It has long been taken as an article of faith that there are public benefits to centralized sewer service districts operating on a regional scale. Yet this belief, in our opinion, has never been adequately tested. We use capitalization theory to formulate such a test. Planners argue that regional sewer planning done on behalf of and implemented by a regional sewer agency may offer benefits in the form of scale economies, a high level of comprehensive and coordinated infrastructure and land use planning among jurisdictions within the region, and processing efficiencies. These benefits should result in development savings that are capitalized in a competitive land market. In this paper, we apply a model of our theory to a case study. Our redults suggest that centralized regional sewer planning does offer land development savings that are capitalized into land values. We offer several implications that this paper has for regional planning.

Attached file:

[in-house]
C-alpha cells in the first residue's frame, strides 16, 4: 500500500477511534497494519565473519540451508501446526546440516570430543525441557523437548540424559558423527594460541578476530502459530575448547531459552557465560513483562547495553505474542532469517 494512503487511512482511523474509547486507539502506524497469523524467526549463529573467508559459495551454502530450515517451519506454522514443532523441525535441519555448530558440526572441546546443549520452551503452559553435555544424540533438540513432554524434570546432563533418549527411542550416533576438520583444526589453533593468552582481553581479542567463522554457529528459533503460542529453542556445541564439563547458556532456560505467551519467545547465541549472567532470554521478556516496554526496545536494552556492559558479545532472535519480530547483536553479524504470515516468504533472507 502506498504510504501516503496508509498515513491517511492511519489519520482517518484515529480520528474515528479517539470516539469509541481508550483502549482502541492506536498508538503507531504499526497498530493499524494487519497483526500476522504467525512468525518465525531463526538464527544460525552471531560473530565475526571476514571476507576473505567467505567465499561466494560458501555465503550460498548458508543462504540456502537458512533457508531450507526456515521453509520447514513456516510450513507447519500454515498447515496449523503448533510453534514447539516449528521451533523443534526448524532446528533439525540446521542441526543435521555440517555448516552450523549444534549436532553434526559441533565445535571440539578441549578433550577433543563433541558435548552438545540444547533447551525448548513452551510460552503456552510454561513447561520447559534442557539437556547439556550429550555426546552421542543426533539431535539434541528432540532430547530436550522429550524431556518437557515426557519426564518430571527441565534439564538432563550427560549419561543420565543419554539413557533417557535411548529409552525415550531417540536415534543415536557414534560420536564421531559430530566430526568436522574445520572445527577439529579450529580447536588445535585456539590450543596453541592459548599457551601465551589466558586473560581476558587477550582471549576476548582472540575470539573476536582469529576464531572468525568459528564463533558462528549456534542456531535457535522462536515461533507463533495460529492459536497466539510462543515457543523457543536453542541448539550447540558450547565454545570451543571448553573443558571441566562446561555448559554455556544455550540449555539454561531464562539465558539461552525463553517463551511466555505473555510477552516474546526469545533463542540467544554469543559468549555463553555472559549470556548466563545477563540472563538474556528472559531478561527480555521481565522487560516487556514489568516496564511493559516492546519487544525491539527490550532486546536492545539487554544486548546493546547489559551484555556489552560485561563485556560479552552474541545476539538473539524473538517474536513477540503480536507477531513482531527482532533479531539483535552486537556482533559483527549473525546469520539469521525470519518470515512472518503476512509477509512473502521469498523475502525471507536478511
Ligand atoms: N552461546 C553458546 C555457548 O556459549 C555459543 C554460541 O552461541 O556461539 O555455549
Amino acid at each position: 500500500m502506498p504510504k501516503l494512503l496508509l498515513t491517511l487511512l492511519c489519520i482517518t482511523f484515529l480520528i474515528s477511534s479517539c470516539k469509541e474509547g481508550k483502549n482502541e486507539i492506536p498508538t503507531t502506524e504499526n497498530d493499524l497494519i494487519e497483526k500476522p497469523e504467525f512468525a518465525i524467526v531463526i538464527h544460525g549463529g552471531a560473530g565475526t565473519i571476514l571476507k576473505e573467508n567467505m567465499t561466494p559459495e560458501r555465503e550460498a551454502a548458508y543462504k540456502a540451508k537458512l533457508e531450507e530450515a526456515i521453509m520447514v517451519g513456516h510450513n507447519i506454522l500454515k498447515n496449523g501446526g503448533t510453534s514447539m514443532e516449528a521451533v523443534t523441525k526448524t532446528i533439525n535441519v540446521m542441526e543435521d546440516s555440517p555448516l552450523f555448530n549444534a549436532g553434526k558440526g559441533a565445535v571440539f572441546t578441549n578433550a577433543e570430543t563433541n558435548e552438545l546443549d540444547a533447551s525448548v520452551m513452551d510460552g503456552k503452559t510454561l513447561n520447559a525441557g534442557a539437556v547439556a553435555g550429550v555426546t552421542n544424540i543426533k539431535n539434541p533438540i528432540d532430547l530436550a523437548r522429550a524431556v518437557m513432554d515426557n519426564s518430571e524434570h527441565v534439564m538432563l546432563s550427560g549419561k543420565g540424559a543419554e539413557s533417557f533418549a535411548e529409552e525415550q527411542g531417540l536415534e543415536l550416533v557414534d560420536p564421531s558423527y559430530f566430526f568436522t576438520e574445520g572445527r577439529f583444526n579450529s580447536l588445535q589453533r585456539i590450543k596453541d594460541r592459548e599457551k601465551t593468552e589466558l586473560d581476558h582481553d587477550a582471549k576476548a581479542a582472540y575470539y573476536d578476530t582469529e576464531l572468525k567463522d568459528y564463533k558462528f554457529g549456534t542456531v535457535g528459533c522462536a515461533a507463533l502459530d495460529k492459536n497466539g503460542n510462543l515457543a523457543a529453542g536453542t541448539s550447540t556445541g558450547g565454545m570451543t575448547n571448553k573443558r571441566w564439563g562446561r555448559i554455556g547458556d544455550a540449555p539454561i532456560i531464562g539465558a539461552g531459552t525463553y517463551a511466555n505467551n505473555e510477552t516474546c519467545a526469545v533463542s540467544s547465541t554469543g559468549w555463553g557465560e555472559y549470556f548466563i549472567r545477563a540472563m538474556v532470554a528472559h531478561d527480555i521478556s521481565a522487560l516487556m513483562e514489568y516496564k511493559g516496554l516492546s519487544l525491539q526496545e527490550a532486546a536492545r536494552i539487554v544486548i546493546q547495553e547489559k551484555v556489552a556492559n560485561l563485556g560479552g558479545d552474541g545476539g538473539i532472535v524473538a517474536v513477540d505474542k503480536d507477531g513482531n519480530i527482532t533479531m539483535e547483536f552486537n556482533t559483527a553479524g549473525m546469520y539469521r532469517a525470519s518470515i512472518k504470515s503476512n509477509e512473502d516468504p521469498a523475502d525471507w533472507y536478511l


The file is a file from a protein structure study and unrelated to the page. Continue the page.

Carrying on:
ASJC Scopus subject areas
- Geography, Planning and Development
- Urban Studies